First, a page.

Contents

The class consisted of four destroyers: Lonchi, Nafkratousa, Sfendoni and Thyella.

Greek destroyer <i>Lonchi</i> (1907)

Lonchi was a Thyella class destroyer that served in the Royal Hellenic Navy beginning in 1907. The ship, along with her three sister ships, was ordered from England in 1906 and was built in the Yarrow shipyard at Cubitt Town, London. Lonchi was 220 feet (67 m), displaced 352 metric tons, and was armed with two 18 in (46 cm) torpedo tubes, two 76 mm (3.0 in) guns, and two 57 mm (2.2 in) guns.

Greek destroyer <i>Nafkratousa</i>

Nafkratousa was a Thyella class destroyer that served in the Royal Hellenic Navy (1906-1921).

Greek destroyer <i>Sfendoni</i> (1907)

Sfendoni was a Thyella class destroyer that served in the Royal Hellenic Navy (1907-1945). It was the second ship of that name in the Hellenic Navy, but the first destroyer-type vessel bearing the name.

Design

Ships in class

ShipLaid downLaunchedCompletedFate
Nafkratousa (Ναυκρατούσα)190519061906Run aground and wrecked on the island of Milos in March 1921
Thyella (Θύελλα, "Storm")190519071907Bombed and sunk by the Luftwaffe, April 21, 1941 [1]
Lonchi (Λόγχη, "Spear")190519071907Decommissioned in 1926 and broken up in 1931
Sfendoni (Σφενδόνη, "Sling")190519071907Decommissioned after 1945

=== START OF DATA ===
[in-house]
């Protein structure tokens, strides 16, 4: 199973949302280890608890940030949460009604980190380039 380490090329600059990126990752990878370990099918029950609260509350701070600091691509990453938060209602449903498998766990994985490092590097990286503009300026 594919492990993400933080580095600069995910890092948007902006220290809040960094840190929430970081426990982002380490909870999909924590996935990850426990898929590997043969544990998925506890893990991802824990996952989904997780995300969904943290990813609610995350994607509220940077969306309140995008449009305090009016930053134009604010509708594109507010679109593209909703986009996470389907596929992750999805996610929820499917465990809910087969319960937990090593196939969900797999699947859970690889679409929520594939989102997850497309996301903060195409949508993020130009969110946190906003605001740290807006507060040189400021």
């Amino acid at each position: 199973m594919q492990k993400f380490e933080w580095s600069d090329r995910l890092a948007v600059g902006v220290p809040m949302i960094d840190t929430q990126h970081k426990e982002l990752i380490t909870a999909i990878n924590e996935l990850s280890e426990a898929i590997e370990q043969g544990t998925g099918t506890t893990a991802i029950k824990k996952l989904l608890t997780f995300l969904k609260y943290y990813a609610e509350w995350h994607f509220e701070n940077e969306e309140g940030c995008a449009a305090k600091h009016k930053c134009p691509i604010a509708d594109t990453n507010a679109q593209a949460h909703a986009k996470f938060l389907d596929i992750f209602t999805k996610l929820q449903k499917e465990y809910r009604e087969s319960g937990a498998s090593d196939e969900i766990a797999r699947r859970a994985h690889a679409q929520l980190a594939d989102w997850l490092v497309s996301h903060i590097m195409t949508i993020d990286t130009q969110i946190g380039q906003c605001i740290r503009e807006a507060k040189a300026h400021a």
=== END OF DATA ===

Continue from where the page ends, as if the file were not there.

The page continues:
Related Research Articles

Hellenic Navy maritime warfare branch of Greeces military

The Hellenic Navy is the naval force of Greece, part of the Hellenic Armed Forces. The modern Greek navy has its roots in the naval forces of various Aegean Islands, which fought in the Greek War of Independence. During the periods of monarchy it was known as the Royal Navy.

Flower-class corvette British and Canadian class of 267 corvettes used during World War II

The Flower-class corvette was a British class of 267 corvettes used during World War II, specifically with the Allied navies as anti-submarine convoy escorts during the Battle of the Atlantic. Royal Navy ships of this class were named after flowers, hence the name of the class.

<i>Evarts</i>-class destroyer escort class of destroyer escorts launched in the United States of America

The Evarts-class destroyer escorts were destroyer escorts launched in the United States in 1942–44. They served in World War II as convoy escorts and anti-submarine warfare ships. They were also known as the GMT or "short hull" DE class, with GMT standing for General Motors Tandem Diesel drive.

The History of the Hellenic Navy begins with the birth of modern Greece, and due to the maritime nature of the country, this force has been the premier service of the Greek Armed Forces.